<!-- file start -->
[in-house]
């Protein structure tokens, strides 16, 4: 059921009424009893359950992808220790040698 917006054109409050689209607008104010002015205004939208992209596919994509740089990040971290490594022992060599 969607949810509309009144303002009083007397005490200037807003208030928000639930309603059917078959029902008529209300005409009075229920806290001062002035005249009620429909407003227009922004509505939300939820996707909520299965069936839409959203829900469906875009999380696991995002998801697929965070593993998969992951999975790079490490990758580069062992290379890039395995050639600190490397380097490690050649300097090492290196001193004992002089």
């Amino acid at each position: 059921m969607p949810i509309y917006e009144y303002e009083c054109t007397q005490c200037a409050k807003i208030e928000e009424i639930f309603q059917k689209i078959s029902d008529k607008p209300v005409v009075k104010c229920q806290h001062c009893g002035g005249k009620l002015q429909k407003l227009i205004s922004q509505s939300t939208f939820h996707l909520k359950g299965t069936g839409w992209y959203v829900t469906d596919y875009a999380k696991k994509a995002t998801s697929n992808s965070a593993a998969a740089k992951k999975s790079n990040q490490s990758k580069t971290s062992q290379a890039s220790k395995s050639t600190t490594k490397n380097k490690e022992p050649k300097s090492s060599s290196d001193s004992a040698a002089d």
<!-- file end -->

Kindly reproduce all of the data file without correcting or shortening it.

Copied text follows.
[in-house]
């Protein structure tokens, strides 16, 4: 059921009424009893359950992808220790040698 917006054109409050689209607008104010002015205004939208992209596919994509740089990040971290490594022992060599 969607949810509309009144303002009083007397005490200037807003208030928000639930309603059917078959029902008529209300005409009075229920806290001062002035005249009620429909407003227009922004509505939300939820996707909520299965069936839409959203829900469906875009999380696991995002998801697929965070593993998969992951999975790079490490990758580069062992290379890039395995050639600190490397380097490690050649300097090492290196001193004992002089």
């Amino acid at each position: 059921m969607p949810i509309y917006e009144y303002e009083c054109t007397q005490c200037a409050k807003i208030e928000e009424i639930f309603q059917k689209i078959s029902d008529k607008p209300v005409v009075k104010c229920q806290h001062c009893g002035g005249k009620l002015q429909k407003l227009i205004s922004q509505s939300t939208f939820h996707l909520k359950g299965t069936g839409w992209y959203v829900t469906d596919y875009a999380k696991k994509a995002t998801s697929n992808s965070a593993a998969a740089k992951k999975s790079n990040q490490s990758k580069t971290s062992q290379a890039s220790k395995s050639t600190t490594k490397n380097k490690e022992p050649k300097s090492s060599s290196d001193s004992a040698a002089d």